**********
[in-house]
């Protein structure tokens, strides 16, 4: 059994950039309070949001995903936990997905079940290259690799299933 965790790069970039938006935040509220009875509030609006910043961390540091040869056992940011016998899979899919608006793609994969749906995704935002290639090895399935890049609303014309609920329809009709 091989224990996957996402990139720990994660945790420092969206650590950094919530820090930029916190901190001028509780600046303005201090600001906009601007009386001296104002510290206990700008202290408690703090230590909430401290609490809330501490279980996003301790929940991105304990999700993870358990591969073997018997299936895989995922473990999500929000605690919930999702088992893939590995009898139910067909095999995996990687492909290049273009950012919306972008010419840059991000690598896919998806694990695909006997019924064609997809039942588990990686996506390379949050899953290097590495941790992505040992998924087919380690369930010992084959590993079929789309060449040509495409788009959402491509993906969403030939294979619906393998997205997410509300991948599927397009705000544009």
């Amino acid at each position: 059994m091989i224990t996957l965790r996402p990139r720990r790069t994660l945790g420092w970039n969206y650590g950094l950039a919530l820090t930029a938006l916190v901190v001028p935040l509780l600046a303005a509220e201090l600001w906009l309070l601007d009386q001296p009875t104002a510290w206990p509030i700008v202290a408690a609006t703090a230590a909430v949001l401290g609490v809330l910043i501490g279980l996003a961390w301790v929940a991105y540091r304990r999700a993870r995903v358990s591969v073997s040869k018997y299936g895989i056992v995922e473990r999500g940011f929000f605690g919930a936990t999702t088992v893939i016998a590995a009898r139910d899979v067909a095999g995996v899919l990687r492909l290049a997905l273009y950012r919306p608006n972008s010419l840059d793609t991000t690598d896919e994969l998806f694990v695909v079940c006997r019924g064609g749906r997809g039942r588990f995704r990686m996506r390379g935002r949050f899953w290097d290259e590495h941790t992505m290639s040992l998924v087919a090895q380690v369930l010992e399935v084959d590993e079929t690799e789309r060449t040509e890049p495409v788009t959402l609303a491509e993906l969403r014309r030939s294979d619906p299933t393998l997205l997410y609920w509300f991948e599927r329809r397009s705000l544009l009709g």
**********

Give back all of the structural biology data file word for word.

[in-house]
């Protein structure tokens, strides 16, 4: 059994950039309070949001995903936990997905079940290259690799299933 965790790069970039938006935040509220009875509030609006910043961390540091040869056992940011016998899979899919608006793609994969749906995704935002290639090895399935890049609303014309609920329809009709 091989224990996957996402990139720990994660945790420092969206650590950094919530820090930029916190901190001028509780600046303005201090600001906009601007009386001296104002510290206990700008202290408690703090230590909430401290609490809330501490279980996003301790929940991105304990999700993870358990591969073997018997299936895989995922473990999500929000605690919930999702088992893939590995009898139910067909095999995996990687492909290049273009950012919306972008010419840059991000690598896919998806694990695909006997019924064609997809039942588990990686996506390379949050899953290097590495941790992505040992998924087919380690369930010992084959590993079929789309060449040509495409788009959402491509993906969403030939294979619906393998997205997410509300991948599927397009705000544009």
């Amino acid at each position: 059994m091989i224990t996957l965790r996402p990139r720990r790069t994660l945790g420092w970039n969206y650590g950094l950039a919530l820090t930029a938006l916190v901190v001028p935040l509780l600046a303005a509220e201090l600001w906009l309070l601007d009386q001296p009875t104002a510290w206990p509030i700008v202290a408690a609006t703090a230590a909430v949001l401290g609490v809330l910043i501490g279980l996003a961390w301790v929940a991105y540091r304990r999700a993870r995903v358990s591969v073997s040869k018997y299936g895989i056992v995922e473990r999500g940011f929000f605690g919930a936990t999702t088992v893939i016998a590995a009898r139910d899979v067909a095999g995996v899919l990687r492909l290049a997905l273009y950012r919306p608006n972008s010419l840059d793609t991000t690598d896919e994969l998806f694990v695909v079940c006997r019924g064609g749906r997809g039942r588990f995704r990686m996506r390379g935002r949050f899953w290097d290259e590495h941790t992505m290639s040992l998924v087919a090895q380690v369930l010992e399935v084959d590993e079929t690799e789309r060449t040509e890049p495409v788009t959402l609303a491509e993906l969403r014309r030939s294979d619906p299933t393998l997205l997410y609920w509300f991948e599927r329809r397009s705000l544009l009709g």